Obtaining a stamp collection appraisal can be a very smart move depending on your situation and plans for your collection.
If you are a stamp collector with stamps of significantstamp collecting valuethen getting a professional to assess your stamp collection is likely required for an insurance policy and can also be a powerful negotiation tool if you're looking tosell stamps.
From a future planning perspective, having your stamps valued by an expert will help reduce the risk of burdening your family with having to figure it out should anything happen and it will provide a basis of valuation for an insurance policy.
That peace of mind is enough to convince me that getting an appraisal on a semi-regular basis is a good practice.
How frequently you need to do so really depends on your collection. If you have an extensive and fast growing (either in size or value) collection then more frequent is better. But, if you're not an extremely high net worth stamp investor, then you may only need to document your collection's value every 5 to 10 years.
They key question is whether an appraisal is worth the cost. The good news is that most appraisals are a relatively small expense and some insurance companies reimburse you for all or part of the cost of a formal stamp collection appraisal.
Whether you're planning to sell an inherited collection or just want to know what your stamps are worth for insurance purposes, getting a stamp collection appraisal can make a lot of sense.
Stamp Collection Appraisal Key Info
Stamp Dealers are the main provider of the stamp collection appraisal source so you will need to identify an honest and reliable stamp dealer.
Appraisals are not free - many stamp dealers charge about $50 an hour with an average collection taking a few hours. For high value collections this can be a cost effective way to get an idea of the collection's value.
Ensure you receive a hard copy and electronic copy of the official document. If you are getting an insurance appraisal, you must check with your insurance provider for the list of required information. I recommend, at a minimum, the following.
This appraisal document must include a description of the material included, a value of the material, a definition of whether it is an insurance, retail or wholesale value, and a date and legible name of the performer. Check with your insurance company for their policy requirements.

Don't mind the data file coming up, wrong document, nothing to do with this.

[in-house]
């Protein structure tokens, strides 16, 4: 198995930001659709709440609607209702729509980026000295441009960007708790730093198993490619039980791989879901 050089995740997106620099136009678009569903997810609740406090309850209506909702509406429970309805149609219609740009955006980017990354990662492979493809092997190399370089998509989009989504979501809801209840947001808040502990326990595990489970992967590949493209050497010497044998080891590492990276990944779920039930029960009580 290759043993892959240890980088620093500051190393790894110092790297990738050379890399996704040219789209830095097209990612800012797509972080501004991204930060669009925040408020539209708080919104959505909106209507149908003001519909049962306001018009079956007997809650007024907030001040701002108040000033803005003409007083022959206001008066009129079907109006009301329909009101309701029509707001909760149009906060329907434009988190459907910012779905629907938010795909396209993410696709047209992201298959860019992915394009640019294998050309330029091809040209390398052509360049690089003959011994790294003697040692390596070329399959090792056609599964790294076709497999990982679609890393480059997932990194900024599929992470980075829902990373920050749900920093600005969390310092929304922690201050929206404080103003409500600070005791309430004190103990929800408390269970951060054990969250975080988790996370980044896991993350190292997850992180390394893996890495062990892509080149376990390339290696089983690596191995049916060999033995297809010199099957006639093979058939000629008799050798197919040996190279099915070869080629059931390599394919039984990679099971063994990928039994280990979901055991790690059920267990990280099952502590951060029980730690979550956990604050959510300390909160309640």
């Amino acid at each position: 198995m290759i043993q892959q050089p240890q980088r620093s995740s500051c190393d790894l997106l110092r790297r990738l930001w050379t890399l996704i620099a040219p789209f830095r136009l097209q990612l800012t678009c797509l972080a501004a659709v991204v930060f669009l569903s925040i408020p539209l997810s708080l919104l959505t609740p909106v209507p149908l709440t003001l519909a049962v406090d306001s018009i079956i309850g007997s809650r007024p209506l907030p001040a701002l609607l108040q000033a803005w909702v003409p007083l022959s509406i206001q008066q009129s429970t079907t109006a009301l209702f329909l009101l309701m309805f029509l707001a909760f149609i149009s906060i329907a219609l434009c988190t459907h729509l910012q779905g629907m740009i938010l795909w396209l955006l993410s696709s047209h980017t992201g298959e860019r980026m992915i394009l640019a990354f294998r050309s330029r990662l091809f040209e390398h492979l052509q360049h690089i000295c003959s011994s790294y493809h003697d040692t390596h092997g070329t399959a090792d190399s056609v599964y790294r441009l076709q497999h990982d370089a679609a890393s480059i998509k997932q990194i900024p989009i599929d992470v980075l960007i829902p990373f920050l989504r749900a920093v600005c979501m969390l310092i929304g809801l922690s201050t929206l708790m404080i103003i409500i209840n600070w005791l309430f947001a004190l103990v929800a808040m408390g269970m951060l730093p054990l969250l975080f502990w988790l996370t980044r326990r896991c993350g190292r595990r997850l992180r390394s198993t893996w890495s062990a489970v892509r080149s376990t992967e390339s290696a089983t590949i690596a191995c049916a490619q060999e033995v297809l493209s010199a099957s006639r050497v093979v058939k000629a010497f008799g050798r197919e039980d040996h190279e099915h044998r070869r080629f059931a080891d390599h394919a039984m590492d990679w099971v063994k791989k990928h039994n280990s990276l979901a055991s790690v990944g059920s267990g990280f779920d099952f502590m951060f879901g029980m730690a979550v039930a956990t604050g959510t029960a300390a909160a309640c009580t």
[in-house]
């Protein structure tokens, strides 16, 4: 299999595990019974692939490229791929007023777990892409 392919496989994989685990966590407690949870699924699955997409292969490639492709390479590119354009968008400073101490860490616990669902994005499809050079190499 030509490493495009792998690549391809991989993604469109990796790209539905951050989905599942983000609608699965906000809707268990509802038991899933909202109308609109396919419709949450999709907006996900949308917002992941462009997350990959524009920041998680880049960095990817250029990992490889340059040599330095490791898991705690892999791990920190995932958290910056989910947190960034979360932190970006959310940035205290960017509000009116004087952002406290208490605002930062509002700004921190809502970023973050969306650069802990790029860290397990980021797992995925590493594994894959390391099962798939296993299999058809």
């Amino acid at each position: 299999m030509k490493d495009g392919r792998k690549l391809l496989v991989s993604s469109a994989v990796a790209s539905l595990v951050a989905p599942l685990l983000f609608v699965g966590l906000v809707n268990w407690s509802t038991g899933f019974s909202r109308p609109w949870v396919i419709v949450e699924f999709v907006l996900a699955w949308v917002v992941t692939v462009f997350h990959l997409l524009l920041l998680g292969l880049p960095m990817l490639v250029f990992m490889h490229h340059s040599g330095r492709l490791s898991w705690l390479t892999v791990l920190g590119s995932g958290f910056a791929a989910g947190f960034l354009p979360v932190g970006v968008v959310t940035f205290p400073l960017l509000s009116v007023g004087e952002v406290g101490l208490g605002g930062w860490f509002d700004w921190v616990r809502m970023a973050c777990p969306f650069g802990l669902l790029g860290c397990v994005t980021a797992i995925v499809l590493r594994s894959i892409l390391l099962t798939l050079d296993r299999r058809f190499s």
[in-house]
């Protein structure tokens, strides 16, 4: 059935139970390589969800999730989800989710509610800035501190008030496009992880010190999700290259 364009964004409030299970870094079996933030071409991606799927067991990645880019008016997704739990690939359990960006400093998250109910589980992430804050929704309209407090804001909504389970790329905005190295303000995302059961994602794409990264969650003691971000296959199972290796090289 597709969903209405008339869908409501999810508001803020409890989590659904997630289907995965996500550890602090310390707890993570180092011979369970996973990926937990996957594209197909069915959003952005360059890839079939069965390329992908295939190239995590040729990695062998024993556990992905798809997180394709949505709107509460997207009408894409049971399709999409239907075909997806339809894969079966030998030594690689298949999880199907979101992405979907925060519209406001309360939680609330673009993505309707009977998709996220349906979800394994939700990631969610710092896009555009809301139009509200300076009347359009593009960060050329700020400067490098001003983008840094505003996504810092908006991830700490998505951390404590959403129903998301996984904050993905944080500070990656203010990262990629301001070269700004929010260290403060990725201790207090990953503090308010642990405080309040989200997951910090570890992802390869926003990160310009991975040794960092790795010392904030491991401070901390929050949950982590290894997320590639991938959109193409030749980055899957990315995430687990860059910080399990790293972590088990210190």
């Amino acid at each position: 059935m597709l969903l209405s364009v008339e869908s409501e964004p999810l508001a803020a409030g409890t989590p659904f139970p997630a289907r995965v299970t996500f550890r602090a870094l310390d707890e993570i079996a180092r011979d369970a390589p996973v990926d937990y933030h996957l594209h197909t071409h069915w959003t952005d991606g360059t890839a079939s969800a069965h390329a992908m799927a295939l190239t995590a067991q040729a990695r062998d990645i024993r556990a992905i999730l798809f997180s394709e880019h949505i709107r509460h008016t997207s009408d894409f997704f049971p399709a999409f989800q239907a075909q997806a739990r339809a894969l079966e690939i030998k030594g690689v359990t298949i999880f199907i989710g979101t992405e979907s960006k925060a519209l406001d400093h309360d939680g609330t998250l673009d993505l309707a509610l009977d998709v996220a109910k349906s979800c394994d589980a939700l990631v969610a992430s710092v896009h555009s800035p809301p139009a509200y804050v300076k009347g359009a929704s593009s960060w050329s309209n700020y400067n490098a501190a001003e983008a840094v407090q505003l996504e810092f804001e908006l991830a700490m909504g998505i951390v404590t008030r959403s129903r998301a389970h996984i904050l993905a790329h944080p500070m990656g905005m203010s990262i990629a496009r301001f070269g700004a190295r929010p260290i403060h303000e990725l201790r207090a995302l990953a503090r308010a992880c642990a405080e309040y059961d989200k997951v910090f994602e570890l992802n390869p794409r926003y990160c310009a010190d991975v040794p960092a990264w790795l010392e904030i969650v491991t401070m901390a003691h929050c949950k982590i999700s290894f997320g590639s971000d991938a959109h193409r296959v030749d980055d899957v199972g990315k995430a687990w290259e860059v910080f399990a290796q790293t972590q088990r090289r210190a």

1. Description of Material included
2. Definition of the Type of Appraisal
- Insurance or Retail – this is a ‘replacement’ value assessment. In other words, if you were to buy all the stamps at full retail prices, this is what you would expect to pay.
- Wholesale – this is what you could reasonably expect to sell the collection for if you put time and effort into breaking down the collection and selling it off in pieces through numerous sales channels
- Cash Offer or Liquidation –
What you could expect to receive if you sold the entire collection as a single unit right now
Dramatically lower value – a collection with a retail value of $100 likely has a Liquidation value of $5 to $20.
If you ask for this type of assessment, make sure you are clear that this will be an offer to buy. In other words, when the appraisal is complete you should be able to either pick up your collection with documented assessment or a check for the appraised liquidation value.
Ensure you are clear about how long the offer stands -longer is better so you can shop around for the best price.
3. Collection Value with a definition of pricing methods and catalogs used
4. Name, Address, Signature and of the Appraiser
5. Business ID and Reference ID of the Appraiser
- You should only use a stamp dealer that is registered with their state to conduct business and has a Business or Tax ID number issued by the state corporation commission
- Nearly all reputable stamp dealers are also part of one or more industry associations, such as the American Philatelic Society (APS) or the American Stamp Dealer Association (ASDA)
6. A Dated Invoice showing how much you paid
One advanced negotiating technique is to obtain a Liquidation or Cash Offer Stamp Collection Appraisal in writing and use that as a starting point for negotiating a sale with a different stamp buyer.
If nothing else this will give you a minimum floor to know where to walk away. But, assuming they agree with the written offer value, most dealers would prefer to pay slightly more than to not buy the collection at all.
If a stamp dealer isn't willing to match the first offer you should run back and accept the original offer!!! Most likely, you won't find a better one.
Regardless of how you plan to use the assessment, there is one key to remember. Clearly discuss and agree what will be provided on the official stamp collection appraisal. Taking 5 minutes to get an exact agreement on what will be provided will ensure you don't have to deal with the hassle and frustration of receiving a document that doesn't meet your needs.
Along those lines, be sure to discuss the "Value" the appraiser will document before they start. It is extremely important to know whether this is a Retail or Liquidation assessment.